35 & 50 lux vs cron

Discussion in 'Leica and Rangefinders' started by anam_alpenia, Feb 11, 2002.

  1. Okay, here is a questions. I'm joining the force, and switching to
    the Leica M6 system. Should I get a 'lux in my outfit of 35mm
    and 50mm, or will the f2 crons do the job? Available light
    shooting is a primary medium for my (amateur) work (metro
    stations, cafes, street lighting). I have never used anything
    below f2, and this seems to work fairly well.
     
  2. I have never used anything below f2

    <p>

    I think you have answered your own question. The 'crons will certainly
    do the job.
     
  3. A thousand bucks for one stop? Think it over man. Buy film.
     
  4. I thought about this problem last fall and bought the 35mm 'cron
    instead of the 'lux. Given the the discounts and rebates last fall, I
    paid for slightly more than half of my 28mm 'cron with the
    savings from not buying the 'lux. I know that the two lenses are
    close in focal length but I love them both - certainly the two best
    lenses I've ever owned.
     
  5. > A thousand bucks for one stop? Think it over man. Buy film.

    <p>

    jeff, explain your logic? there's just no way around it. you'll
    always be a stop faster no matter what film you select. save yourself
    some money, drill a hole in the body cap and shoot EI64000 film?
     
  6. perhaps you meant save the $1000 and buy film with it. much better.
     
  7. If money is no object, then go with the 'Luxes. Or, take the middle
    road and decide on which focal length you're most likely to use in low
    light, and buy a 'Lux in that focal length while opting for 'Crons for
    the other lenses in your kit. Or, pinch money wads (pinching pennies
    with Leica is an oxymoron ;-) ), and go with all 'Crons.

    <p>

    The extra stop is certainly convenient, but think of it in terms of
    amortizing that extra $1K over the number of shots where it will be
    essential.
     
  8. I also never used anything below f2...that is until I bought the 35
    Summilux ASPH. Now that I have it, I find myself using it often.

    <p>

    When I bought my M6, I knew that I wanted one of the famous fast Leica
    lenses. With the Noctilux being so specialized (and expensive!) I
    decided on the 35 ASPH. I'm pretty confident that I'll never own a
    Noctilux, and don't especially want one at this time.

    <p>

    If you're like most people here, you're going to lust over over a fast
    lens sooner or later. Why not get a 35 Summilux ASPH (which is an
    excellent "everyday" lens as well) and get it over with now?

    <p>

    Just my two cents worth, but I had to say something as I just love this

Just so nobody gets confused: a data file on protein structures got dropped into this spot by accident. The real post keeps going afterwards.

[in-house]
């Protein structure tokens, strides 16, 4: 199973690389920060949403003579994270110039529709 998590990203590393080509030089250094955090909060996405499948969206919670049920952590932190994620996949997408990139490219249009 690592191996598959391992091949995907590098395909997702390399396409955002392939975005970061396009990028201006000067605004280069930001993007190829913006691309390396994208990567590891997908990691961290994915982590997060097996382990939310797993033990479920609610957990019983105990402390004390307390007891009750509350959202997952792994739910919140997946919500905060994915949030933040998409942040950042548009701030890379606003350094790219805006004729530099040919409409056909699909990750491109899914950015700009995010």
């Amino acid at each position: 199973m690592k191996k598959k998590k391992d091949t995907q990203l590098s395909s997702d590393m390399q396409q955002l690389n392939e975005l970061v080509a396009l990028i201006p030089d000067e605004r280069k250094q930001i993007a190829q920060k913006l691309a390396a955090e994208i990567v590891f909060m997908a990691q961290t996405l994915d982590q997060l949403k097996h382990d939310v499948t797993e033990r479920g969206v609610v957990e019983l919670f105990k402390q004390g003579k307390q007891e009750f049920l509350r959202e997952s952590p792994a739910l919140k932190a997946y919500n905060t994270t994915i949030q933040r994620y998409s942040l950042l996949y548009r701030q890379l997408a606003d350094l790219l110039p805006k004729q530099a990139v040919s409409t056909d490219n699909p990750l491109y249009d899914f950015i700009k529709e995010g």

lens!

    <p>

    Good luck,
    Luke
     
  9. Thanks everyone! Mostlikely I will do the 35 lux and the 50
    cron....if I can find the money!
     
  10. Daniel-

    <p>

    Seriously, how often do you "need" to shoot at 1.4? All I'm saying
    that $1k is big bucks for a "just in case". You're right, I should
    have written buy more film. I shoot in similar situations to Anam
    with the 50 Summicron and rate HP5 at 320, I haven't missed the extra
    stop at much as I would have missed the grand. I guess that $1000
    dollars paid for a bunch of my film.
     
  11. I've got a 35 f/2 Canon, which is a skosh smaller than my 35 Summilux,
    and a 50 Summilux and a 50mm f/2 Canon Serenar (essentially a well
    made Sonnar copy). At f/8 I can't tell them apart.

    <p>

    I've learned that when I shoot at under 1/30th second, unsharpness is
    caused by camera shake. I therefore will shoot wide open whenever I
    can get away with the narrow depth of field.

    <p>

    If you've never experienced f/1.4, its twice as sharp as f/2, in terms
    of camera shake. I've even acquired a Noctilux, for yet more speed.
    Optically, these lenses are fairly sharp wide open. You can see a bit
    of vignetting, especially in the Noct, but I don't find it a problem.

    <p>

    If you're picky about optical quality, and regularly mount your camera
    on a tripod, and tend to shoot at f/5.6 or smaller, then the
    Summicrons are a bit better than their higher speed bretheran. Then
    if you go to all this trouble, why not get 4x5 view camera, with it's
    swings and tilts and sharpness that will blow the doors off any 35,
    even Leica.

    <p>

    I use the f/2 50 for daytime trips (it collapses, making the M3
    pocketable. The 50 Summilux is my favorite, it's ergonomics
    (reversable hood, large lens mounting dot) and optics are superb, and
    finally, the noctilux goes with me when I know I'll need that extra
    stop and don't mind the bulk, such as a wedding or theater.

    <p>

    You'll have to find your own way here. I started with the cheaper f/2